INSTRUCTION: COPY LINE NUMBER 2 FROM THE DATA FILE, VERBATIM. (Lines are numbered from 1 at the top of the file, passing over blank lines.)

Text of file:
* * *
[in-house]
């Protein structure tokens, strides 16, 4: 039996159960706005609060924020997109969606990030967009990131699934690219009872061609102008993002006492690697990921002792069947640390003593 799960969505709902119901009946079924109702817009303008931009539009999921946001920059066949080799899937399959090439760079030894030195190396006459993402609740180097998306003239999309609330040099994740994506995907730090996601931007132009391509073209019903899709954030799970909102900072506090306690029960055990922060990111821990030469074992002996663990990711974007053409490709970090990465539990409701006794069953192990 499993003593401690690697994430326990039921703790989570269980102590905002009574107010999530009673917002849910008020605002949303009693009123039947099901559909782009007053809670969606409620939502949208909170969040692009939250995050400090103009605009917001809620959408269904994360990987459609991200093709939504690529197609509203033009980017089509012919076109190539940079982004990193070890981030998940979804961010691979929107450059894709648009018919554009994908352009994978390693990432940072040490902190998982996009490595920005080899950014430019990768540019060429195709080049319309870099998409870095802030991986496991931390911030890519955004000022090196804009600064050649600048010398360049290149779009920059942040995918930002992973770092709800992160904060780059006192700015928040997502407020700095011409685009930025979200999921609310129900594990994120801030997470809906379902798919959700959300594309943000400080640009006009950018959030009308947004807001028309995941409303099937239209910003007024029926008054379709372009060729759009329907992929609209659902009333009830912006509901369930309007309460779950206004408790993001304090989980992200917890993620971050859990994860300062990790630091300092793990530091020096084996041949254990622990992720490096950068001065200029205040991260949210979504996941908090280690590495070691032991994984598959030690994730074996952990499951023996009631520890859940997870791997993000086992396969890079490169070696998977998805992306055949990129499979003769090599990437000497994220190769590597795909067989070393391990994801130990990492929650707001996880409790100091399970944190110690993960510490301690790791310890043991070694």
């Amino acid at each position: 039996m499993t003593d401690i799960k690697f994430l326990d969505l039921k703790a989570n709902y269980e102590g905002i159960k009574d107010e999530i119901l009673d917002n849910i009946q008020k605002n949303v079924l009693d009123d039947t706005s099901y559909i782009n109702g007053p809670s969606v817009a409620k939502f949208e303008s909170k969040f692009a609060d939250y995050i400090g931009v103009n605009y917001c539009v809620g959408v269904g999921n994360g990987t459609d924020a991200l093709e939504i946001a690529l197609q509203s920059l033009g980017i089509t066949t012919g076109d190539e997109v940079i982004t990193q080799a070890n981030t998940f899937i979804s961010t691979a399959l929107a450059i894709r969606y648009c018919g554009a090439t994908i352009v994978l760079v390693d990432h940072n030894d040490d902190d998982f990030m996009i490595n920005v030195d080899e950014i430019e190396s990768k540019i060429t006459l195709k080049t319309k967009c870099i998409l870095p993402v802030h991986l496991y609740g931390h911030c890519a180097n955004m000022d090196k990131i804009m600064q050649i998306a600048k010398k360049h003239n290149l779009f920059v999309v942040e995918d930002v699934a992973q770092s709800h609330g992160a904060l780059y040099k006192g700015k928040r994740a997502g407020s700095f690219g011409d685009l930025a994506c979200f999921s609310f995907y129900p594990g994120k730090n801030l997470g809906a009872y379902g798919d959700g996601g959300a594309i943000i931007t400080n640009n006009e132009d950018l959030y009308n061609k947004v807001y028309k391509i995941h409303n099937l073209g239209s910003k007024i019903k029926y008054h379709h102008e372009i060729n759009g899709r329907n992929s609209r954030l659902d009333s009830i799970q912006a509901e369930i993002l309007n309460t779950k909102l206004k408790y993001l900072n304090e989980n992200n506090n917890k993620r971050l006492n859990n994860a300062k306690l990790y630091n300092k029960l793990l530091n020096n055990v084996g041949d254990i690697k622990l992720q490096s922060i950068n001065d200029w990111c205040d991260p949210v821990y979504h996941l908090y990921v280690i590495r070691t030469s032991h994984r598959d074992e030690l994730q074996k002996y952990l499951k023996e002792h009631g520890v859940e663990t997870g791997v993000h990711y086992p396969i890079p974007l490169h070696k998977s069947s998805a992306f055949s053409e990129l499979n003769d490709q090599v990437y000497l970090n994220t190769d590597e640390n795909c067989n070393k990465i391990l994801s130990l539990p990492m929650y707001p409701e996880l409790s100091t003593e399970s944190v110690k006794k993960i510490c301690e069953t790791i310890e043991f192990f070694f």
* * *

């Protein structure tokens, strides 16, 4: 039996159960706005609060924020997109969606990030967009990131699934690219009872061609102008993002006492690697990921002792069947640390003593 799960969505709902119901009946079924109702817009303008931009539009999921946001920059066949080799899937399959090439760079030894030195190396006459993402609740180097998306003239999309609330040099994740994506995907730090996601931007132009391509073209019903899709954030799970909102900072506090306690029960055990922060990111821990030469074992002996663990990711974007053409490709970090990465539990409701006794069953192990 499993003593401690690697994430326990039921703790989570269980102590905002009574107010999530009673917002849910008020605002949303009693009123039947099901559909782009007053809670969606409620939502949208909170969040692009939250995050400090103009605009917001809620959408269904994360990987459609991200093709939504690529197609509203033009980017089509012919076109190539940079982004990193070890981030998940979804961010691979929107450059894709648009018919554009994908352009994978390693990432940072040490902190998982996009490595920005080899950014430019990768540019060429195709080049319309870099998409870095802030991986496991931390911030890519955004000022090196804009600064050649600048010398360049290149779009920059942040995918930002992973770092709800992160904060780059006192700015928040997502407020700095011409685009930025979200999921609310129900594990994120801030997470809906379902798919959700959300594309943000400080640009006009950018959030009308947004807001028309995941409303099937239209910003007024029926008054379709372009060729759009329907992929609209659902009333009830912006509901369930309007309460779950206004408790993001304090989980992200917890993620971050859990994860300062990790630091300092793990530091020096084996041949254990622990992720490096950068001065200029205040991260949210979504996941908090280690590495070691032991994984598959030690994730074996952990499951023996009631520890859940997870791997993000086992396969890079490169070696998977998805992306055949990129499979003769090599990437000497994220190769590597795909067989070393391990994801130990990492929650707001996880409790100091399970944190110690993960510490301690790791310890043991070694």